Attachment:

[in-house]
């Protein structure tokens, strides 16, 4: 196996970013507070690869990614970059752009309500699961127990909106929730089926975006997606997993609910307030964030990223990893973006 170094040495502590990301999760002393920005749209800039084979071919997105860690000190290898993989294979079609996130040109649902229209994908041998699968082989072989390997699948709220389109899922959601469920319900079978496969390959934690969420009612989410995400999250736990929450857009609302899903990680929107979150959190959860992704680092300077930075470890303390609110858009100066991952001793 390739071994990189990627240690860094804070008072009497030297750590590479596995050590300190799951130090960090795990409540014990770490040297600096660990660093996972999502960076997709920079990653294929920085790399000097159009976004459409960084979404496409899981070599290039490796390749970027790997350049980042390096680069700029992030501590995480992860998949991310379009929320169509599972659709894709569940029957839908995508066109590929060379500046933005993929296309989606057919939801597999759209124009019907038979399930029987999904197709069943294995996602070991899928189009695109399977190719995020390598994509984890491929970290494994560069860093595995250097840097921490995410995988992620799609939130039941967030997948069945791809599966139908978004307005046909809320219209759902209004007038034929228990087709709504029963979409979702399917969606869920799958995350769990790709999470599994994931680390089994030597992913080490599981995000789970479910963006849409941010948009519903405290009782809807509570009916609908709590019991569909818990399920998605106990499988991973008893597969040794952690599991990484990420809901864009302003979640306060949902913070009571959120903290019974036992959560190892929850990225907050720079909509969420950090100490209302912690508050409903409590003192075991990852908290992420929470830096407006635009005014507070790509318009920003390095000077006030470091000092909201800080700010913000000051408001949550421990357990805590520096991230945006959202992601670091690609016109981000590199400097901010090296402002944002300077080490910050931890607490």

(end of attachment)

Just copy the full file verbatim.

[in-house]
């Protein structure tokens, strides 16, 4: 196996970013507070690869990614970059752009309500699961127990909106929730089926975006997606997993609910307030964030990223990893973006 170094040495502590990301999760002393920005749209800039084979071919997105860690000190290898993989294979079609996130040109649902229209994908041998699968082989072989390997699948709220389109899922959601469920319900079978496969390959934690969420009612989410995400999250736990929450857009609302899903990680929107979150959190959860992704680092300077930075470890303390609110858009100066991952001793 390739071994990189990627240690860094804070008072009497030297750590590479596995050590300190799951130090960090795990409540014990770490040297600096660990660093996972999502960076997709920079990653294929920085790399000097159009976004459409960084979404496409899981070599290039490796390749970027790997350049980042390096680069700029992030501590995480992860998949991310379009929320169509599972659709894709569940029957839908995508066109590929060379500046933005993929296309989606057919939801597999759209124009019907038979399930029987999904197709069943294995996602070991899928189009695109399977190719995020390598994509984890491929970290494994560069860093595995250097840097921490995410995988992620799609939130039941967030997948069945791809599966139908978004307005046909809320219209759902209004007038034929228990087709709504029963979409979702399917969606869920799958995350769990790709999470599994994931680390089994030597992913080490599981995000789970479910963006849409941010948009519903405290009782809807509570009916609908709590019991569909818990399920998605106990499988991973008893597969040794952690599991990484990420809901864009302003979640306060949902913070009571959120903290019974036992959560190892929850990225907050720079909509969420950090100490209302912690508050409903409590003192075991990852908290992420929470830096407006635009005014507070790509318009920003390095000077006030470091000092909201800080700010913000000051408001949550421990357990805590520096991230945006959202992601670091690609016109981000590199400097901010090296402002944002300077080490910050931890607490």